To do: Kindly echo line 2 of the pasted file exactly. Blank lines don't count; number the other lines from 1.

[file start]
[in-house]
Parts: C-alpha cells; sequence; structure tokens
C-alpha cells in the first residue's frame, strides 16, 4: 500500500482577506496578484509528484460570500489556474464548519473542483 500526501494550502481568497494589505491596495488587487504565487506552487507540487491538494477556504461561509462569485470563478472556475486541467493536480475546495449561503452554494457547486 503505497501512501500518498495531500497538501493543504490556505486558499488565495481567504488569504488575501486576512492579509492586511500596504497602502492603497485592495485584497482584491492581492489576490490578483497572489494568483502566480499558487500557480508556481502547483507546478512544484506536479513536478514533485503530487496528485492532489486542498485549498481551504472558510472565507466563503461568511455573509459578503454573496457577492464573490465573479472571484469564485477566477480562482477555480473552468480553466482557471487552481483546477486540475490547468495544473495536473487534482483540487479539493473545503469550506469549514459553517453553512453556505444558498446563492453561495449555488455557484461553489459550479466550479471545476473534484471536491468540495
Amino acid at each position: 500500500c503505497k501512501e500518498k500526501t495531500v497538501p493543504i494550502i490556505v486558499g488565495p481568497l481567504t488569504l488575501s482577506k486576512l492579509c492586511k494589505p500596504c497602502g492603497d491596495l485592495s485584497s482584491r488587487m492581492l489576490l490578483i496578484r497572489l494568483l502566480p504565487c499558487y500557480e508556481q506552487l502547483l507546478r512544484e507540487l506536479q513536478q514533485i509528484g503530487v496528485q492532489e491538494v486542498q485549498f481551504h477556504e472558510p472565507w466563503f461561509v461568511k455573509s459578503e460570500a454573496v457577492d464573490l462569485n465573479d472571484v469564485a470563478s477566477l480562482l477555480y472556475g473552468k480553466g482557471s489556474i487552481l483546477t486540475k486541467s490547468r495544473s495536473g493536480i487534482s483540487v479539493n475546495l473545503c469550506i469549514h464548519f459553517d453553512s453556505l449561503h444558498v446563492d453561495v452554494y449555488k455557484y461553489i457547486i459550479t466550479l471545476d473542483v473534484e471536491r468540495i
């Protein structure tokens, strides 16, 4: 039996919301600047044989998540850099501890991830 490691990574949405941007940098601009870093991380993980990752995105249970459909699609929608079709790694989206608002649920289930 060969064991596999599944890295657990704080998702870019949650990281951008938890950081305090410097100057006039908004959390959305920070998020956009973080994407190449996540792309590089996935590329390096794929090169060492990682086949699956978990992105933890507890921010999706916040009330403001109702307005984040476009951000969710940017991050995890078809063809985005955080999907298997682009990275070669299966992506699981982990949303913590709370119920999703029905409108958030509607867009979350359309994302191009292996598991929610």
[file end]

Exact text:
Parts: C-alpha cells; sequence; structure tokens